A large-scale mural acknowledging the Black Lives Matter movement has been unveiled on Freston Road in West London as part of this year’s Kensington + Chelsea Art Week celebrations. This year’s mural was decided by public vote and has been created by two local artists on a large-scale hoarding where it will stay until Christmas.
Curator Bolanle Tajudeen worked with Linett Kamala and Azarra Amoy who created the winning design for Mural #4 in response to Black Lives Matter and as part of Black History Month and the ongoing effort to redress the systematic underrepresentation of black womxn artists. The mural acknowledges local heritage and history, and social justice issues of female empowerment and racial representation. The final design was voted on by the public.
Bolanle Tajudeen, a lead tutor of Art in the Age of Black Girl Magic, a local resident and the founder of Black Blossoms School of Art – a learning platform decolonising art education, comments, “The collective feeling of desolation the Black British community endures when an individual’s life is cut short because of systemic racism is harrowing. This heartache was brought to the world’s stage in the summer of 2020 after the murder of George Floyd went viral.
Individuals and businesses were forced to look at themselves and analyze the ways in which they have contributed implicitly or explicitly to globalised behaviours of anti-blackness. In Britain, the Black community felt enraged, despaired and betrayed when they took to the streets to justly demand justice for Black life. Enraged by decades of continuous surveillance and over policing of the community. Despaired by the COVID-19 outcomes for ethnic minorities and betrayed every time a member of the Windrush community stood forward to tell their story of being treated like they did not contribute their culture and intellectual knowledge into a system which never valued their offerings but still capitalised on their labour. Analysing history it would not be wrong for Black Britons to disengage and refuse to no longer appeal to the moral sensibilities of those with power yet there is agonising hope things will change. This hope was reignited when many people from different quarters stood in solidarity to echo Black Lives Matter.”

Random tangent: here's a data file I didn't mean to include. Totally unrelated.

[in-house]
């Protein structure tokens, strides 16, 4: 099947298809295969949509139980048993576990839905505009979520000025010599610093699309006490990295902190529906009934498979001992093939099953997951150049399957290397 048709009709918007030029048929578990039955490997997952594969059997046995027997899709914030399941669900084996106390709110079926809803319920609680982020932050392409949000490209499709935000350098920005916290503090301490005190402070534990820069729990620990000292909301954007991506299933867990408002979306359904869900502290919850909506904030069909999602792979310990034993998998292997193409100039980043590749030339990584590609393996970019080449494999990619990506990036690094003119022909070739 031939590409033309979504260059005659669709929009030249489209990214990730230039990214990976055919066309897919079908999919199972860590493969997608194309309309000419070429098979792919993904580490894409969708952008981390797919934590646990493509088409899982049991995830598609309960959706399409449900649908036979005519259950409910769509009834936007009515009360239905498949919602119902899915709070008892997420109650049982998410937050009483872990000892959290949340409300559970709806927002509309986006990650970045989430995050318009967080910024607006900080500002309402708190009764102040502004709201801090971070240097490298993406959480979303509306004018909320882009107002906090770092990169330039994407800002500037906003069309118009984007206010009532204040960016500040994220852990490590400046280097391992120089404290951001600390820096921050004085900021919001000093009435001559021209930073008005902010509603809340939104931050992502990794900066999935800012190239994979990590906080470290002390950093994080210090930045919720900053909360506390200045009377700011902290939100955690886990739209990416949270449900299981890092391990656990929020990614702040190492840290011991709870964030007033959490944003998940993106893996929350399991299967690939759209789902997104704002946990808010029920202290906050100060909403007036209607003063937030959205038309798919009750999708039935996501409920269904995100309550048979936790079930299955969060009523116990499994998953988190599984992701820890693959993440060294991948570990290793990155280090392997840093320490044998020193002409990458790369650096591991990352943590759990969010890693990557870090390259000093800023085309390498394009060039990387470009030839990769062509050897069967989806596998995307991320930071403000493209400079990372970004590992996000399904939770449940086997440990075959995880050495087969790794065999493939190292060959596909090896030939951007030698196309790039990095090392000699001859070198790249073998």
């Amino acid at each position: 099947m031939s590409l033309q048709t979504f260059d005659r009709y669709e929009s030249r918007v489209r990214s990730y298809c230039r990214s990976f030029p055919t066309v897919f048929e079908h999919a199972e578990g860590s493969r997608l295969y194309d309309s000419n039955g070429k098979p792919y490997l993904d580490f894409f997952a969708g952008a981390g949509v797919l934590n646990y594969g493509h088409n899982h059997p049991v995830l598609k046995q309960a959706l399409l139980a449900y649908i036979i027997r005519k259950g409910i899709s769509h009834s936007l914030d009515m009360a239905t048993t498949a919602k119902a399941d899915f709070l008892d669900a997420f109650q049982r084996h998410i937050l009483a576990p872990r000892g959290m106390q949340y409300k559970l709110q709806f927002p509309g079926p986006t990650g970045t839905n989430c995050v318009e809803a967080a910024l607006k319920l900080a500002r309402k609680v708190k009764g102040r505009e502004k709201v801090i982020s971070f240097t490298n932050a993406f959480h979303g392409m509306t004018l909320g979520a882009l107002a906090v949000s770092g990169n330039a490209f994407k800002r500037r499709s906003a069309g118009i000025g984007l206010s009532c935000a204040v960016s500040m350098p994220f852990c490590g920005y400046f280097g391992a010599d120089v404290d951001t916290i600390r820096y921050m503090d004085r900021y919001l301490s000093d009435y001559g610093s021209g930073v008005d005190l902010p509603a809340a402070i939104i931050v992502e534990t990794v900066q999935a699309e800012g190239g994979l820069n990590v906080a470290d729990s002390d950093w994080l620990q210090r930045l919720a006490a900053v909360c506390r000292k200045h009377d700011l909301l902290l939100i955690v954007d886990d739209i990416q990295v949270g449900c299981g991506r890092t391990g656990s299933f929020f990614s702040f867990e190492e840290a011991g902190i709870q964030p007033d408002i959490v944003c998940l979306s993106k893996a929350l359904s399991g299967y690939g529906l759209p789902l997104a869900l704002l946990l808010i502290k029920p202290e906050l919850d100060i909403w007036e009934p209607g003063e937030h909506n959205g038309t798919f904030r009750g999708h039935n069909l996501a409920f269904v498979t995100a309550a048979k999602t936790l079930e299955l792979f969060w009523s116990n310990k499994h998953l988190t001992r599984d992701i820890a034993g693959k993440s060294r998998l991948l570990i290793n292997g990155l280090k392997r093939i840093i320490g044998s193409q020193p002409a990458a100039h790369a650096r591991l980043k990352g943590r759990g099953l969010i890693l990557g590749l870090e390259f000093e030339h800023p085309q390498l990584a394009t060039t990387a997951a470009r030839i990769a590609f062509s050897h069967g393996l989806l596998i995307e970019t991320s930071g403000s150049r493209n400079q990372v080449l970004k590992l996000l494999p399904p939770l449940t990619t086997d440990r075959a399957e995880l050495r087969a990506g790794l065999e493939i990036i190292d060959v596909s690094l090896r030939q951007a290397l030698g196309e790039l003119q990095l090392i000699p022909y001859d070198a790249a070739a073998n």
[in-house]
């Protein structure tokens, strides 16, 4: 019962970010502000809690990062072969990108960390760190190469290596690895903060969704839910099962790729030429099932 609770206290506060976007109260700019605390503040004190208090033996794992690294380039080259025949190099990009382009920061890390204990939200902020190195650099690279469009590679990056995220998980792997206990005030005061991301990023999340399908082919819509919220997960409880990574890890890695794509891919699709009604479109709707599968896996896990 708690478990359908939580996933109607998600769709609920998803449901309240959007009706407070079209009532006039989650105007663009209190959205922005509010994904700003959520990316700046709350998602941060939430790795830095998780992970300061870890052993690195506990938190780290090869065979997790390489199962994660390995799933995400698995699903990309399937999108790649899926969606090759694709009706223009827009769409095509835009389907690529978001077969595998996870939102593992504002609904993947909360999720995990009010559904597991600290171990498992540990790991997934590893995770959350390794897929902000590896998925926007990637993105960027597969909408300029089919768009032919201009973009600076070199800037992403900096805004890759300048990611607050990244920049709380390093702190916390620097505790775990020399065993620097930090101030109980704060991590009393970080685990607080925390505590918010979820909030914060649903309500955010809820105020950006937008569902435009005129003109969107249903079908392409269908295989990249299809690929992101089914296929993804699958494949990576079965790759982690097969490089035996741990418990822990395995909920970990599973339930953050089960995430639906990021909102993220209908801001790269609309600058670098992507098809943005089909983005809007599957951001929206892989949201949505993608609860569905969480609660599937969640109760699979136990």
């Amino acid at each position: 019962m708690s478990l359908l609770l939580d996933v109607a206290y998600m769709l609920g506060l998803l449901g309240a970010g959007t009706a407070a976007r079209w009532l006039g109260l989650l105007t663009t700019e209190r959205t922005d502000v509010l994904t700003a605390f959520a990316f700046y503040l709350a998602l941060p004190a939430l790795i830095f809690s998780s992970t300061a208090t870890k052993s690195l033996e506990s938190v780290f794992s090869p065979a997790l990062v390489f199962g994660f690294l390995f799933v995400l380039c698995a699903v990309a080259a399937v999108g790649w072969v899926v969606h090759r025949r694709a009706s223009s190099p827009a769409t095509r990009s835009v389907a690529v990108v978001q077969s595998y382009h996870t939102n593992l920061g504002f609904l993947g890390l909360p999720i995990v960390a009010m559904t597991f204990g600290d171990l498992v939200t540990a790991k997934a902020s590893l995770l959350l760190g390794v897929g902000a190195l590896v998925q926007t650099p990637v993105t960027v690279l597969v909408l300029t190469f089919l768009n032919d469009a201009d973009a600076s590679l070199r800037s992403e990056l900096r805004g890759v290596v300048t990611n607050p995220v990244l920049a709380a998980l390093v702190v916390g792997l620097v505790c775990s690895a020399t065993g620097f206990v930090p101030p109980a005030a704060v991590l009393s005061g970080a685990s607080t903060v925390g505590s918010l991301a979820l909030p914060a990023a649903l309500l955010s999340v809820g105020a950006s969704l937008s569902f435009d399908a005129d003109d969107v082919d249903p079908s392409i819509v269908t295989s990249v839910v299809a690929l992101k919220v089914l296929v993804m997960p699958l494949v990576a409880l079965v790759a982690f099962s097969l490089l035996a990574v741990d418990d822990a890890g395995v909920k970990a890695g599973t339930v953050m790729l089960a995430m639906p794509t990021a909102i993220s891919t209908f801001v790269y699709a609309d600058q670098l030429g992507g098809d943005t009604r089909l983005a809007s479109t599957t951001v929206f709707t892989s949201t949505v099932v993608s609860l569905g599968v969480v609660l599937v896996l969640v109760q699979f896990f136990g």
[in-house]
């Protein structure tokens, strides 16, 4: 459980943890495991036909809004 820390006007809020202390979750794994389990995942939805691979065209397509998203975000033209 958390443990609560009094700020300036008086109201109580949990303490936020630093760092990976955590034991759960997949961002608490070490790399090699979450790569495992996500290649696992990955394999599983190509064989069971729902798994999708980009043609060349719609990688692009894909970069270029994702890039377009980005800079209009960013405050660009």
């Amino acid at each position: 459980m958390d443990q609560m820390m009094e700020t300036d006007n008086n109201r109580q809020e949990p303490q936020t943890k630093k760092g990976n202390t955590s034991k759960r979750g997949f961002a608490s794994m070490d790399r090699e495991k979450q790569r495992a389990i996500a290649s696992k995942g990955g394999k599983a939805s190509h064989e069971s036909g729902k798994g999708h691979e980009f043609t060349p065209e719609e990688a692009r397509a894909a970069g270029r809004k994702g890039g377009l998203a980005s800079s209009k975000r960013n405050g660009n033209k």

In October 1977 when faced with the possibility of eviction, tenants and squatters living on Freston Road understood how the power of ‘community’ charged with a kindred spirit would give them the freedom they desired. By using a legal loophole and applying to the United Nations to be recognised as an independent state from Greater London, the Free and Independent State of Frestonia was born, boldly declaring to the whole world “WE ARE ONE FAMILY.” Visual symbols such as visas, postal stamps and a centered sunflower on a green flag were designed, giving the inhabitants and visitors signifiers of the new territory.
Artists Azarra Amoy and Linett Kamala are highlighting the legacy of Frestonia by reimagining what a safe state for Black people to have flourishing futures would look like. Stipulating “reparations not repatriations” on visa stamps and using calligraffiti to highlight words from protest placards from the summer of racial dissent. Images of unsung heroines and heroes from the Black community living in Britain are placed on each mural focusing on different parts of British history.
What both artists hope to achieve is for communities living and working around London’s Freston Road area to stand in solidarity with the Black community as they believe the Frestonians who all changed their surname so they could have some reprieve from unfair regeneration plans would have fought alongside the Black community, as when anything is against the wishes of the people we must come together in unity, remembering and recognizing “WE ARE ONE FAMILY” & “ALL BLACK LIVES MATTER”